(1908 - 1980)

Yakov Khalip was born in 1908 in Saint Petersburg in a family of musicians. His first publication in the magazine Ogonek, a snapshot of The Moscow River Embankment at Night, took place as early as 1926. Two years later, Khalip becomes a participant in the exhibition "10 Years of Soviet Photography" and receives a diploma for a portrait series of actors. Soon his photos begin to publish the magazines "Cinema and Life", "Soviet Photo".
At the same time, he is studying at the camera department of VGIK and works as an operator’s assistant. Boris Barnet and Sergei Eisenstein had a great influence on Khalip, with whom he worked at the Moscow Film Studio. In the first iconic picture, where Khalip worked as an assistant, production designer and photographer, was Alexander Rodchenko. Methods of work Rodchenko served as an important work model for the young author.
In 1930, Yakov Khalip comes to the famous journal “USSR in Construction”, where he works together with such masters as Arkady Shaikhet, Max Alpert, Semyon Fridland and Georgy Petrusov. Soon he becomes one of the leading edition’s reporters. There is also was a second acquaintance with Alexander Rodchenko, whom Khalip considered as his mentor. Thanks to his professionalism and readiness for experiments, in 1936 Yakov Khalip was invited to work in the “Intourist” magazine.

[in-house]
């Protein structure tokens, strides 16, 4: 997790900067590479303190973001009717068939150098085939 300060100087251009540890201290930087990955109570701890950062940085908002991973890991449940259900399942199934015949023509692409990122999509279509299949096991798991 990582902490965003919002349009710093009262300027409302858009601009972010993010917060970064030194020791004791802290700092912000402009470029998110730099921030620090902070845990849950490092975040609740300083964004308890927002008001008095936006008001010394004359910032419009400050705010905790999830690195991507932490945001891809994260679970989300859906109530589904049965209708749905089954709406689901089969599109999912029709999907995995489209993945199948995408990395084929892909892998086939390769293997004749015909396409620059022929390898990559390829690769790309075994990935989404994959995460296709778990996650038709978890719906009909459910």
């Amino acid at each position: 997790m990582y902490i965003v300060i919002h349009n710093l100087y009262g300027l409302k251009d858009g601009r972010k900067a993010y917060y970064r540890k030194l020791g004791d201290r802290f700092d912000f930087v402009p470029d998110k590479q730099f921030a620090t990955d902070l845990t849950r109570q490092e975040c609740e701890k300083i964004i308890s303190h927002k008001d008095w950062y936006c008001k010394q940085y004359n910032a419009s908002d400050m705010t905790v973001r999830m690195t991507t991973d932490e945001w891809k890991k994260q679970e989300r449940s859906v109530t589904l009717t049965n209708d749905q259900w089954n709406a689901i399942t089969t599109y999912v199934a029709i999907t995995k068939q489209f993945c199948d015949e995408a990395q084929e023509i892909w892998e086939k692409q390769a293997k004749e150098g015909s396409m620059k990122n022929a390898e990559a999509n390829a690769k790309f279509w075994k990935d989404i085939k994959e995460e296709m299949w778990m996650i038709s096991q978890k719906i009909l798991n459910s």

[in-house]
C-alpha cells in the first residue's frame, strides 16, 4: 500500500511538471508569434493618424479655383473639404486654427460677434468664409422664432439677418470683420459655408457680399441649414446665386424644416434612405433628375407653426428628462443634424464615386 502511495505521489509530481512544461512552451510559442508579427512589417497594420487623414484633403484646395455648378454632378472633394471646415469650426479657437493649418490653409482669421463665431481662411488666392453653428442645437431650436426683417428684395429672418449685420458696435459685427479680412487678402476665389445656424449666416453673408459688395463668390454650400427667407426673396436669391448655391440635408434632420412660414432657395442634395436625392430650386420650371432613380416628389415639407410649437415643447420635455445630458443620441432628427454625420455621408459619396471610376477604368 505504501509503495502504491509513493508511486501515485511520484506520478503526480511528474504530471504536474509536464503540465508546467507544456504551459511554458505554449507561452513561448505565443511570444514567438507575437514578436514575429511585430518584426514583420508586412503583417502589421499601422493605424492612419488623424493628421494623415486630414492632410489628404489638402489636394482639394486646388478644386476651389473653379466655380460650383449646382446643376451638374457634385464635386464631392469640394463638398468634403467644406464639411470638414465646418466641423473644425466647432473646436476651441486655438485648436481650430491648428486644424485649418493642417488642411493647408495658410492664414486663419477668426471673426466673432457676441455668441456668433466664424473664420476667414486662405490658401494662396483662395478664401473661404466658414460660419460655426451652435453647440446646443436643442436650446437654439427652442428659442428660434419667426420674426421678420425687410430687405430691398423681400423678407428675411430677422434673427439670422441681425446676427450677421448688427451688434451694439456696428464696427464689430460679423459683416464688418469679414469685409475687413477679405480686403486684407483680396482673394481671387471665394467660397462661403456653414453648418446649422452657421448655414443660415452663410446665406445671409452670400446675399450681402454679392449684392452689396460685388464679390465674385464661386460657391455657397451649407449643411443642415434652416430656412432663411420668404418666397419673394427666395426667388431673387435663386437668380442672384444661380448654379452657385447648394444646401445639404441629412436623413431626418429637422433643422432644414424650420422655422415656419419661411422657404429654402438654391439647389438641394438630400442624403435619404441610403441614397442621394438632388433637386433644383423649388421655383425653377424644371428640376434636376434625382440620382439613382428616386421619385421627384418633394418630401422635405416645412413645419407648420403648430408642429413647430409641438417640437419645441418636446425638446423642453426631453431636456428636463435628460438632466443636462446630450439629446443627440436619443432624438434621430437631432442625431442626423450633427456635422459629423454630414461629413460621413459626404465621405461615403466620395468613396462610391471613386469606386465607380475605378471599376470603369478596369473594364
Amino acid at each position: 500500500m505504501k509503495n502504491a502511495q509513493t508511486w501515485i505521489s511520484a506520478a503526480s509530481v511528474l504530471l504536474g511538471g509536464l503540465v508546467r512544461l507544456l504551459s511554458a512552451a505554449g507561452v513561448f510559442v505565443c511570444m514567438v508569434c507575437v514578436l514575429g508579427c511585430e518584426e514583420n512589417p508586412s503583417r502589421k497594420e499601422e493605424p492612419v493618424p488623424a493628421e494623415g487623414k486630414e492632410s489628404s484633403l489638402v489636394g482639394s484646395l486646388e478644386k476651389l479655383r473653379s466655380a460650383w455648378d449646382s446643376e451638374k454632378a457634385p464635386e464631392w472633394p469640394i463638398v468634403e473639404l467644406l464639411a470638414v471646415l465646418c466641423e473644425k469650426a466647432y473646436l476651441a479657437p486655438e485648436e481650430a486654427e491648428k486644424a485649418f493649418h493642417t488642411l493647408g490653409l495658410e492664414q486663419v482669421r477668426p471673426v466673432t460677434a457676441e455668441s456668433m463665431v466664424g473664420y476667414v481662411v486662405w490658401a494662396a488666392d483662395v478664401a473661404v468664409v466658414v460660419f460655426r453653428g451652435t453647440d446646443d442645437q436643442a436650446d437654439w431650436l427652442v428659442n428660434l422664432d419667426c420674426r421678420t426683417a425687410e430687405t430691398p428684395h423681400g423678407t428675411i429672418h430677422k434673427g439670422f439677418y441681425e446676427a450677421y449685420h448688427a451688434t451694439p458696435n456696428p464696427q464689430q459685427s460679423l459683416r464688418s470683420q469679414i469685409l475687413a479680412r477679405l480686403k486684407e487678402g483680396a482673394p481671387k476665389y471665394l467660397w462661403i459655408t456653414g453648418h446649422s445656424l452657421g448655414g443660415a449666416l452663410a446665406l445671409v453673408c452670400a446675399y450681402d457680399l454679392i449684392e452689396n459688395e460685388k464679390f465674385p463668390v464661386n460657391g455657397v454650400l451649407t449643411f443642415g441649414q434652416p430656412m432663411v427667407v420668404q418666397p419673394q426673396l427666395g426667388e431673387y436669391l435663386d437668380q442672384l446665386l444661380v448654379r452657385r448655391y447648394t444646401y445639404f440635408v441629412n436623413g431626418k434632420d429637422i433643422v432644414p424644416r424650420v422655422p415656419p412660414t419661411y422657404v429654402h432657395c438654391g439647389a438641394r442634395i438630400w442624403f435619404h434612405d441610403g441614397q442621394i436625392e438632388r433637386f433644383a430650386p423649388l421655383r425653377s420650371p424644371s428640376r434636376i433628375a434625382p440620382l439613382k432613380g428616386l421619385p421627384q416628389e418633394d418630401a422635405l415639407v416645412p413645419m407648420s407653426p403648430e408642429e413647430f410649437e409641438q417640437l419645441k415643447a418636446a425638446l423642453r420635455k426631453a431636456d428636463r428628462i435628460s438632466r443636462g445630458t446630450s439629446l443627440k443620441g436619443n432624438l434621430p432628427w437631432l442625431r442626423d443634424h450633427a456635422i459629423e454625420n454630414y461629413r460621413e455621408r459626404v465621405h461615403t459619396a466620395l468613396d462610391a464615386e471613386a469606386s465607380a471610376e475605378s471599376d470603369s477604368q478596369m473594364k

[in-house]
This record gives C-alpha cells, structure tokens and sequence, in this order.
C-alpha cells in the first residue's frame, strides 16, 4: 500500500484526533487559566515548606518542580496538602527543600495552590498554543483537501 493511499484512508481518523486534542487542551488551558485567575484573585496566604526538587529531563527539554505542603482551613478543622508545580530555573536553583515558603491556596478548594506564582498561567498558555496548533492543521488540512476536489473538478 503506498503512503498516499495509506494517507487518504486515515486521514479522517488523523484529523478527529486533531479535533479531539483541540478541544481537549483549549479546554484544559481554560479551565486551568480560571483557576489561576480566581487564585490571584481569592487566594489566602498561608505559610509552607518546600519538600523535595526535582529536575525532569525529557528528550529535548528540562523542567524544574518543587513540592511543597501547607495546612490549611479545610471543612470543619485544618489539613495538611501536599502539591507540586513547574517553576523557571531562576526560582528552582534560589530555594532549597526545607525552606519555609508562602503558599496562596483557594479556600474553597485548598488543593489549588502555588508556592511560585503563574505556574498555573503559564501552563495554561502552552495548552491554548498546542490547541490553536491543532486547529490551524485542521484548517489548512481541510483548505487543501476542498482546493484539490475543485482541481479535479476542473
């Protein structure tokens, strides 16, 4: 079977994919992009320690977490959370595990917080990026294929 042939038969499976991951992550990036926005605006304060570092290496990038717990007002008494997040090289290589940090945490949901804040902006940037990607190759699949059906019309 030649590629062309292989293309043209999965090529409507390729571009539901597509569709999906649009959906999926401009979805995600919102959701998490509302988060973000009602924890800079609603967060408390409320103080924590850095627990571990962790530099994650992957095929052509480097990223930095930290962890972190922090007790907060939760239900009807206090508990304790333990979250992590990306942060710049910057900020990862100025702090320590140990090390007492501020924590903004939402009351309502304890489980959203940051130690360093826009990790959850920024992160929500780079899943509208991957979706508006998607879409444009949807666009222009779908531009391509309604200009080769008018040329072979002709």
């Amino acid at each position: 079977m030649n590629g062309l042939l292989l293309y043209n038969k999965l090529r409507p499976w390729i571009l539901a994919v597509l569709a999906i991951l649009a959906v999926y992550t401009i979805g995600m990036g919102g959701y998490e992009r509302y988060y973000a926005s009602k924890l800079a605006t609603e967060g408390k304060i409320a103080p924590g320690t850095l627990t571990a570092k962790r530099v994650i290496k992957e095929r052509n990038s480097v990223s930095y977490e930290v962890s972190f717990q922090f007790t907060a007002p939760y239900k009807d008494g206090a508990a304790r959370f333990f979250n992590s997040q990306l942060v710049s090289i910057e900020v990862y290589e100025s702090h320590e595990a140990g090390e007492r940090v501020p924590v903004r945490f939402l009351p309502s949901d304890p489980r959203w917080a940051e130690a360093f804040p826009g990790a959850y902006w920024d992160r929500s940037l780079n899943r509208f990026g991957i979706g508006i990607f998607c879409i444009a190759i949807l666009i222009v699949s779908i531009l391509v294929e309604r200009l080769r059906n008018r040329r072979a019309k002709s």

In the same year, work begins on the photo album "Red Army". For this album Khalip creates one of the most famous photos “On Watch”. The idea of the picture appeared in the Rodchenko workshop while working on a magazine layout, the sketch of which also belonged to Rodchenko. This is a classic case of production: carpenters made a special ladder for shooting, so that Khalip could remove the cannon's mouth at the right distance, the captain posed, stood on a small elevation, and the signalman gave signals to the battleship to go exactly where the photographer needed.
Another no less significant work for Khalip is the documentary series on the work of the North Pole-1 Drifting Station and the rescue of the Papanin Four.
In 1938, Yakov Khalip, as a special correspondent for the Izvestia newspaper, went to the North Pole and became one of the few witnesses of the operation. The war and postwar biography of Yakov Khalip has many other stories. His photos are familiar to everyone who came into contact through the photo with the history of Russia of the 30s of the twentieth century, the Second World War and the postwar period. Shooting on the instructions of newspapers, magazines and books, Yakov Khalip always kept the author's view, maintaining a fine line between art and politics.